Insight into where e-discovery, information governance cybersecurity, and digital transformation are heading – who is doing what now or in the future, what works and what doesn’t, and what people wish they could do but can’t – gleaned from recent publications
BDO’s 2019 predictions: The year of digital transformation – In today’s evolving digital landscape, corporate and legal technologies are changing at a rapid pace. What does this mean for e-discovery in 2019? BDO professionals share their top five e-discovery predictions for the year.
Acquisitions – Provider Elevate announced it had acquired provider Yerra Solutions. Provider EXTEND Resources announced it had acquired a controlling interest in Nighthawk Global Business Process Services, Inc. Provider HaystackID announced it had acquired provider eTERA Consulting.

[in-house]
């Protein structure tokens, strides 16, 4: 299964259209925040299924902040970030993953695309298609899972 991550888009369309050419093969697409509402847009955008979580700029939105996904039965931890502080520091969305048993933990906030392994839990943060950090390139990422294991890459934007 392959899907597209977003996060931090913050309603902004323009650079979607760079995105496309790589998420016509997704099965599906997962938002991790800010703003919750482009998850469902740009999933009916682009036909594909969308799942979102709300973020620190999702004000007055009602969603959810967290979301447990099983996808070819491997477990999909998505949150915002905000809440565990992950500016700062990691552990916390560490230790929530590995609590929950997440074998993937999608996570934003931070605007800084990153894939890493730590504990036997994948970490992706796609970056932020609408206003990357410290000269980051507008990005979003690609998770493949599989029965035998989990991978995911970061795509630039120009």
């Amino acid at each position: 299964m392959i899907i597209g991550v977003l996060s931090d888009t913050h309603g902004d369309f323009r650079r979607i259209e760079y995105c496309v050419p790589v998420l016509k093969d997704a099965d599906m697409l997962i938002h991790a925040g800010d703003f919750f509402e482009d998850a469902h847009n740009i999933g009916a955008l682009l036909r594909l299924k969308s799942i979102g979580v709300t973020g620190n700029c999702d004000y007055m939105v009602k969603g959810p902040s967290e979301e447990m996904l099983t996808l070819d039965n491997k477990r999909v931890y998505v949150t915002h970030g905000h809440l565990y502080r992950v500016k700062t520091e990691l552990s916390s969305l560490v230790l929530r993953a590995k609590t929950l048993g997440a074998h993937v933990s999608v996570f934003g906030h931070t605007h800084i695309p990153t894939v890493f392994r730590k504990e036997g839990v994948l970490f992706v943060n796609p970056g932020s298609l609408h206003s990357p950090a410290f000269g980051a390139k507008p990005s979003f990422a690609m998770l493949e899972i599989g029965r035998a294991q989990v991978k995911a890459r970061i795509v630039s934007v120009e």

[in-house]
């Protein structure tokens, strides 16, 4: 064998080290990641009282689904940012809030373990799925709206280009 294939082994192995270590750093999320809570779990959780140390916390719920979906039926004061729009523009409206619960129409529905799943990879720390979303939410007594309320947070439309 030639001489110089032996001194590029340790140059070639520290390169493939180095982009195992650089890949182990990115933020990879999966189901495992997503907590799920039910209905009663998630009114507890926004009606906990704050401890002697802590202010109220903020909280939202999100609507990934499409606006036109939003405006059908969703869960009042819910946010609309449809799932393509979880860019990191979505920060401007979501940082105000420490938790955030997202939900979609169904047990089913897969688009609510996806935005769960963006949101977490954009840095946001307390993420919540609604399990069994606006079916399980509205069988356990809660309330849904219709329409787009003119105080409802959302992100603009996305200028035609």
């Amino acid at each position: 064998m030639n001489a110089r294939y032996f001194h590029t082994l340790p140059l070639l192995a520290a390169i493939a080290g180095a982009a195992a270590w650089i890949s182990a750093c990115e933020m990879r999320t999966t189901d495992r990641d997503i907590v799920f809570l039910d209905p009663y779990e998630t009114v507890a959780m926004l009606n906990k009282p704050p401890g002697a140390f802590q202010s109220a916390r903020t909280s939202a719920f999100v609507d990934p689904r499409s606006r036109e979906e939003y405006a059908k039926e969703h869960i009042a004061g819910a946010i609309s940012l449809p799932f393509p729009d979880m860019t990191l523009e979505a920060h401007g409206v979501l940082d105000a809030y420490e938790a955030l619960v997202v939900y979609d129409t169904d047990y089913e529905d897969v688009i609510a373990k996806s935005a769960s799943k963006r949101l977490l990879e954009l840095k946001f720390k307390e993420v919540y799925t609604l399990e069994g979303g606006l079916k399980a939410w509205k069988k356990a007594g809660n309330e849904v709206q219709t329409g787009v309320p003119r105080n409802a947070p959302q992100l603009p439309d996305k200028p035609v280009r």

22 e-discovery predictions from Relativity – 22 predictions for 2019, grouped in 6 categories: early exposure to tech; innovation; moving to the cloud; navigating regulatory changes; changing data sources and workflows; and security.
Add font types to your e-discovery checklist? – Doug Austin draws our attention to a matter reported in Newser, where it came to light in a bankruptcy dispute that one critical document allegedly written in 1995 used a font not designed until 2004 and other critical document allegedly composed in 2004 was in a font that did not become widely available until 2007.
The ethics of recovery e-discovery managed services costs – Catalyst’s Daniel Gold contends that ABA Model Rule 1.5(a) allows law firms to ethically recover their costs in e-discovery managed services partnerships.